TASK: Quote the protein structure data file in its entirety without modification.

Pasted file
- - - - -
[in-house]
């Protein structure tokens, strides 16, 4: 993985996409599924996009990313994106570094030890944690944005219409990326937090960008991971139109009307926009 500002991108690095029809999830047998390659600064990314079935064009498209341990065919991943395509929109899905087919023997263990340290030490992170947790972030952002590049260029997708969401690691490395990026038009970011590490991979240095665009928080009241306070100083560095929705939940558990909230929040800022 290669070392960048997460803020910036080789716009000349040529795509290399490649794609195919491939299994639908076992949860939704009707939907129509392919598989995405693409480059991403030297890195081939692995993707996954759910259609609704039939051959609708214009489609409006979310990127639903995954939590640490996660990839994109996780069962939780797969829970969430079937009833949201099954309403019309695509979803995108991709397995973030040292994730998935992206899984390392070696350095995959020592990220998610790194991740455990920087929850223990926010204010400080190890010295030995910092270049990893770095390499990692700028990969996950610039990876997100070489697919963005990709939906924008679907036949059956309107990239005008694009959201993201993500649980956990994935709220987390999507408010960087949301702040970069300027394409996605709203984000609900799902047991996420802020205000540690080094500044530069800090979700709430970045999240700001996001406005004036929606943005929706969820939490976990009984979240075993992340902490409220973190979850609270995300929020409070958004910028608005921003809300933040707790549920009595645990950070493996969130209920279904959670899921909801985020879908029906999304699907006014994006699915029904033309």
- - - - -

[in-house]
């Protein structure tokens, strides 16, 4: 993985996409599924996009990313994106570094030890944690944005219409990326937090960008991971139109009307926009 500002991108690095029809999830047998390659600064990314079935064009498209341990065919991943395509929109899905087919023997263990340290030490992170947790972030952002590049260029997708969401690691490395990026038009970011590490991979240095665009928080009241306070100083560095929705939940558990909230929040800022 290669070392960048997460803020910036080789716009000349040529795509290399490649794609195919491939299994639908076992949860939704009707939907129509392919598989995405693409480059991403030297890195081939692995993707996954759910259609609704039939051959609708214009489609409006979310990127639903995954939590640490996660990839994109996780069962939780797969829970969430079937009833949201099954309403019309695509979803995108991709397995973030040292994730998935992206899984390392070696350095995959020592990220998610790194991740455990920087929850223990926010204010400080190890010295030995910092270049990893770095390499990692700028990969996950610039990876997100070489697919963005990709939906924008679907036949059956309107990239005008694009959201993201993500649980956990994935709220987390999507408010960087949301702040970069300027394409996605709203984000609900799902047991996420802020205000540690080094500044530069800090979700709430970045999240700001996001406005004036929606943005929706969820939490976990009984979240075993992340902490409220973190979850609270995300929020409070958004910028608005921003809300933040707790549920009595645990950070493996969130209920279904959670899921909801985020879908029906999304699907006014994006699915029904033309």